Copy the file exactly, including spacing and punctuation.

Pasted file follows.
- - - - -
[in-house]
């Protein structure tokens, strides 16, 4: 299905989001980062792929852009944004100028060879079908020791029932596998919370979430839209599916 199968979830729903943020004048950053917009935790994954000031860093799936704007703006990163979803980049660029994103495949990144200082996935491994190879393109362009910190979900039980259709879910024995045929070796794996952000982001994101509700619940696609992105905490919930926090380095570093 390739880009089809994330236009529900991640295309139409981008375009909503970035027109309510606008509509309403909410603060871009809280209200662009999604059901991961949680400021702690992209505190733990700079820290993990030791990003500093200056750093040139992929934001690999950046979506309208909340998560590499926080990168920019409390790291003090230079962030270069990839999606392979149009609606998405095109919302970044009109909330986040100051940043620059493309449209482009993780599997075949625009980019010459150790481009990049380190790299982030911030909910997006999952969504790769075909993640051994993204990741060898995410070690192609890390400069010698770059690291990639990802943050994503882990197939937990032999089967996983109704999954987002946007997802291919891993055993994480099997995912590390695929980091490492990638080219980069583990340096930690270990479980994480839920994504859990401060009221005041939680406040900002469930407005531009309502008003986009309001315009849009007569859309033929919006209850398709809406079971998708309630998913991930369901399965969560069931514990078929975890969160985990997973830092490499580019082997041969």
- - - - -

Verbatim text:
[in-house]
């Protein structure tokens, strides 16, 4: 299905989001980062792929852009944004100028060879079908020791029932596998919370979430839209599916 199968979830729903943020004048950053917009935790994954000031860093799936704007703006990163979803980049660029994103495949990144200082996935491994190879393109362009910190979900039980259709879910024995045929070796794996952000982001994101509700619940696609992105905490919930926090380095570093 390739880009089809994330236009529900991640295309139409981008375009909503970035027109309510606008509509309403909410603060871009809280209200662009999604059901991961949680400021702690992209505190733990700079820290993990030791990003500093200056750093040139992929934001690999950046979506309208909340998560590499926080990168920019409390790291003090230079962030270069990839999606392979149009609606998405095109919302970044009109909330986040100051940043620059493309449209482009993780599997075949625009980019010459150790481009990049380190790299982030911030909910997006999952969504790769075909993640051994993204990741060898995410070690192609890390400069010698770059690291990639990802943050994503882990197939937990032999089967996983109704999954987002946007997802291919891993055993994480099997995912590390695929980091490492990638080219980069583990340096930690270990479980994480839920994504859990401060009221005041939680406040900002469930407005531009309502008003986009309001315009849009007569859309033929919006209850398709809406079971998708309630998913991930369901399965969560069931514990078929975890969160985990997973830092490499580019082997041969």